Regulating business in the Tripartite FTA
The historic Tripartite Free Trade Area (TFTA), an idea which was conceived through the 1981 Abuja Treaty when African states committed themselves to the 34-year phased creation of an African Economic Community, is slowly becoming a reality.
Stretching from Cape to Cairo, the Tripartite encompasses Africa’s three regional trading blocs; the Common Market for Eastern and Southern Africa (Comesa), East African Community (EAC) and the Southern African Development Community (Sadc), making it Africa’s largest trading economic bloc.
The TFTA covers a population of 632 million with a combined GDP of US$1.3 trillion. The area spans 17.3 million square kilometres, which is nearly twice the size of China or the United States.
The bloc is a much larger market whose free flow of goods and services will help to maintain economic growth in Africa at six to seven percent per year. At this rate, the combined GDP of Africa is projected to reach US$29 trillion by 2050, which would be equal to the current combined GDP of the EU and the US.
With additional policies, such growth will contribute significantly to spreading prosperity and reducing poverty. Also, the TFTA will serve as an impetus for investment in Africa’s cross-border infrastructure. It is estimated that Africa needs to invest nearly US$100 billion annually in infrastructure over the next decade.
But, while the Tripartite FTA is hoped to become a major boost to intra-regional trade, stimulating the level of economic activity across the region, reducing poverty through employment and wealth creation, it also stands out as an opportune platform for the flourishing of anti-competitive behavior at the expense of consumers and weaker economies.
For Africa, the tripartite is perhaps the best indication of the role that competition policy plays in creating conditions of governance for both the national, regional and global market places.
And according to the Executive Director of the Comesa Competition Commission (CCC) George Lipimile it is unlikely that members of the TFTA can enjoy the benefits that comes with regional integration in the absence of a supranational competition body to police the activities of the market.
“An active regional competition policy is needed to discourage business practices which have the effect of restraining trade between member states. It is an essential element of an open market economy where markets need to be protected against the creation of dominant positions, cartels and abuses of market power,” he said.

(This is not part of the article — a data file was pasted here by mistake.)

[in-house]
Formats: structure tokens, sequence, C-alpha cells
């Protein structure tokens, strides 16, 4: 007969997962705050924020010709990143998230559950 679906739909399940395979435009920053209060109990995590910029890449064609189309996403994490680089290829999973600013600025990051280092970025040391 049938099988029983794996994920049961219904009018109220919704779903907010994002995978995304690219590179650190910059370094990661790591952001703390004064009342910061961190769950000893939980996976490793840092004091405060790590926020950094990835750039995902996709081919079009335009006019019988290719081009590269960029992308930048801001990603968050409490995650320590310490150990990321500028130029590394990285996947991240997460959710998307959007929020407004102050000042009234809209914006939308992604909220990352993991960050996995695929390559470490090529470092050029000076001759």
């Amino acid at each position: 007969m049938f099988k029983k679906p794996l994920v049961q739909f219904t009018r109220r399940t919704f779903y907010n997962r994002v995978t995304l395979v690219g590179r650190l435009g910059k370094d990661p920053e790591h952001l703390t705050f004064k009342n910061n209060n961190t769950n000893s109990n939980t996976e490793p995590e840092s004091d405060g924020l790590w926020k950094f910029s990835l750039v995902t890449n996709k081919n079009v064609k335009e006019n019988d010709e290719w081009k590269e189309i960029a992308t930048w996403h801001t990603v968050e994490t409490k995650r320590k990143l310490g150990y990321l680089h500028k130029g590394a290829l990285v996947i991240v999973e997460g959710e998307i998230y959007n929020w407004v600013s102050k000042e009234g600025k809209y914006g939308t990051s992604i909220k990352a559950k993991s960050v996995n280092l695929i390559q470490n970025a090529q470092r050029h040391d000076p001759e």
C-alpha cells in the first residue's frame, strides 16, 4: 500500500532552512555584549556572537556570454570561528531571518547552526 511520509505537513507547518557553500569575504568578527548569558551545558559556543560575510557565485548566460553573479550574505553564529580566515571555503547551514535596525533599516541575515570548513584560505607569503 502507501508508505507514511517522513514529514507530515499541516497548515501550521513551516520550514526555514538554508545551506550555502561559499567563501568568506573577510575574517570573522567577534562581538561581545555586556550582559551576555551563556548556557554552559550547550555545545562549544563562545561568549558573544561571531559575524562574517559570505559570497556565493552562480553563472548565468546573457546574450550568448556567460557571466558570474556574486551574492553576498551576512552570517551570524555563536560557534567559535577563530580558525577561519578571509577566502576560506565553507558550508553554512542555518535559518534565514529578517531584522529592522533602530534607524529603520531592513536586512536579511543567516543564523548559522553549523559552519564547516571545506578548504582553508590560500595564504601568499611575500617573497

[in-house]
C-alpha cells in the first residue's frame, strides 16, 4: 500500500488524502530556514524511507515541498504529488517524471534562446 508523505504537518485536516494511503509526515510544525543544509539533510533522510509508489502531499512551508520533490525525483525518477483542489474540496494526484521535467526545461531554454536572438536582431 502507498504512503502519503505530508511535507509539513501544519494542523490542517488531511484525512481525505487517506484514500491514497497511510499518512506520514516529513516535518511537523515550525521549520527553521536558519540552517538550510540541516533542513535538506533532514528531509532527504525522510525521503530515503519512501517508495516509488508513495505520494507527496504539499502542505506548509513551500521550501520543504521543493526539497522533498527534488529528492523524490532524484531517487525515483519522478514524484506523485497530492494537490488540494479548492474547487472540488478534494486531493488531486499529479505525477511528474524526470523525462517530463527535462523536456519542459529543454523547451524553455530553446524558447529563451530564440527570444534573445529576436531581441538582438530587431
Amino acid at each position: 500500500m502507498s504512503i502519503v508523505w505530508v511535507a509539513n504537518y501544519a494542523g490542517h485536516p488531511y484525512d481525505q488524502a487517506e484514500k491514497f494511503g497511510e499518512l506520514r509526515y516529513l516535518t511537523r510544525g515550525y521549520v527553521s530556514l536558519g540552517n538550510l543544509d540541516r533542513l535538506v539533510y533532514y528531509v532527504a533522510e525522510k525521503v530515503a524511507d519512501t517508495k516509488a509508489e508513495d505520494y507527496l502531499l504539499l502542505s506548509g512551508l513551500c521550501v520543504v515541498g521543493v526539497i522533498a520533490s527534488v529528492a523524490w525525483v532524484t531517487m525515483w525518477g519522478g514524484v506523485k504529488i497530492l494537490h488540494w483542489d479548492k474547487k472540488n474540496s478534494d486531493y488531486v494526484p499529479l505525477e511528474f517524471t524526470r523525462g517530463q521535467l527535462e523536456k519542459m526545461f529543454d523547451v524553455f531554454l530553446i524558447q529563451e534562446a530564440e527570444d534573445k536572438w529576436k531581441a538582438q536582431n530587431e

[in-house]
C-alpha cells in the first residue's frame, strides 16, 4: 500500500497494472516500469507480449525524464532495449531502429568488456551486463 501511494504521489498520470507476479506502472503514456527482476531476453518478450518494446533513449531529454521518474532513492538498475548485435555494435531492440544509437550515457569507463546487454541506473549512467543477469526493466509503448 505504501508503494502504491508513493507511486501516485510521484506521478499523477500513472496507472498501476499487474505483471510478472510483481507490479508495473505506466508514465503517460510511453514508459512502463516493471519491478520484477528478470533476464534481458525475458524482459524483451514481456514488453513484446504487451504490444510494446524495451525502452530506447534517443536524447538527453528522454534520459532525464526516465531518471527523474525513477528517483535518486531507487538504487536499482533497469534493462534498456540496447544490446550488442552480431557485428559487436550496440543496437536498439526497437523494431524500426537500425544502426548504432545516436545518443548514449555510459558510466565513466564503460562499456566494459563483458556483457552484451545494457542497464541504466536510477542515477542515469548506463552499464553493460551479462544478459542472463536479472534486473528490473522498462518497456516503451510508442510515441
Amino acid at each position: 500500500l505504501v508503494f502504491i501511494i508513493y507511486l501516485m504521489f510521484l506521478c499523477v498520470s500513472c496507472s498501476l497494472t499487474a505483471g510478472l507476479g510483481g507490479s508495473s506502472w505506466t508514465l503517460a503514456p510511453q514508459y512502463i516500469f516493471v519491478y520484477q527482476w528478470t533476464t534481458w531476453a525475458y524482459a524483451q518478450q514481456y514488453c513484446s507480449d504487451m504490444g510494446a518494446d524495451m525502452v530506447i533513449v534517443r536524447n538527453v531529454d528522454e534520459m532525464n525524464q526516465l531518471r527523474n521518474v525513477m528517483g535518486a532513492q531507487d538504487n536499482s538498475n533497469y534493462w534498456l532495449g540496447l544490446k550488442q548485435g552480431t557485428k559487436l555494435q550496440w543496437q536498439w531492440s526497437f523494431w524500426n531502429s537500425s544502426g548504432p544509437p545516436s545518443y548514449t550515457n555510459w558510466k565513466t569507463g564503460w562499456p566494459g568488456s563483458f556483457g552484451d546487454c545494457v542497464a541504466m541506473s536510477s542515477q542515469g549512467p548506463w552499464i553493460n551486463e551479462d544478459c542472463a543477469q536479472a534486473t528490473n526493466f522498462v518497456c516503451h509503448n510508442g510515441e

Lipimile said the purpose of competition law is to facilitate competitive markets, so as to promote economic efficiency, thereby generating lower prices, increasing choice and economic growth, thereby enhancing the welfare of the general community.
‘‘Competition promotes innovation as firms facing competitive rivals innovate more than monopolies. To achieve this goal, competition law must be enforced effectively,’’ he said.
The globalisation of the world economies has brought many challenges to national competition authorities to curb multinational anticompetitive behaviours given jurisdictional and practical limitations of their enforcement powers.
But, the impact of anticompetitive behaviour often goes beyond national borders. And according to Comesa Legal Affairs Officer and a member of the Tripartite Legal Committee Gabriel Masuku, establishing a supranational competition body is an important step towards protecting weaker economies in the Tripartite from abuse arising from dominancy of stronger economies.
Speaking on the sidelines of a sensitisation workshop on competition matters organised for business journalists in Comesa that took place in Livingstone Zambia, Masuku said the discussions around the establishment of the competition policy are expected to be held under phase II of the tripartite negotiations.
“The EAC, Sadc and Comesa through that negotiatiating forum will have to be negotiating and agreeing on having a common tripartite competition policy that will provide guidance on how to deal with anti-competitive practices.
“Fortunately as Comesa, we have our own competition instrument that has been successful in dealing with competition cases. All we have to do as Comesa is to sensitise member states about what we have right now because one of the negotiating principles right now is building on what you have,” he said.
Masuku said will package and sell its competition policy to Sadc and EAC so that it can be accepted as the Tripartite initiative to offer guidance on issues of competition policy.
So far, 16 tripartite member states signed the TFTA agreement out of 26 but the agreement will only enter into force after ratification by at least 14 member states.
Although the the signing of the agreement is a significant milestone towards achieving a common accord between the three trading blocs, the agreement still needs to be approved and ratified by 26 national parliaments—a process that could take up to two years.
South Africa, Zambia, Mozambique, Madagascar, Mauritius, Libya, Lesoth, Eritrea Ethiopia and Botswana are yet to sign the agreement. Malawi signed but is yet to ratify it.
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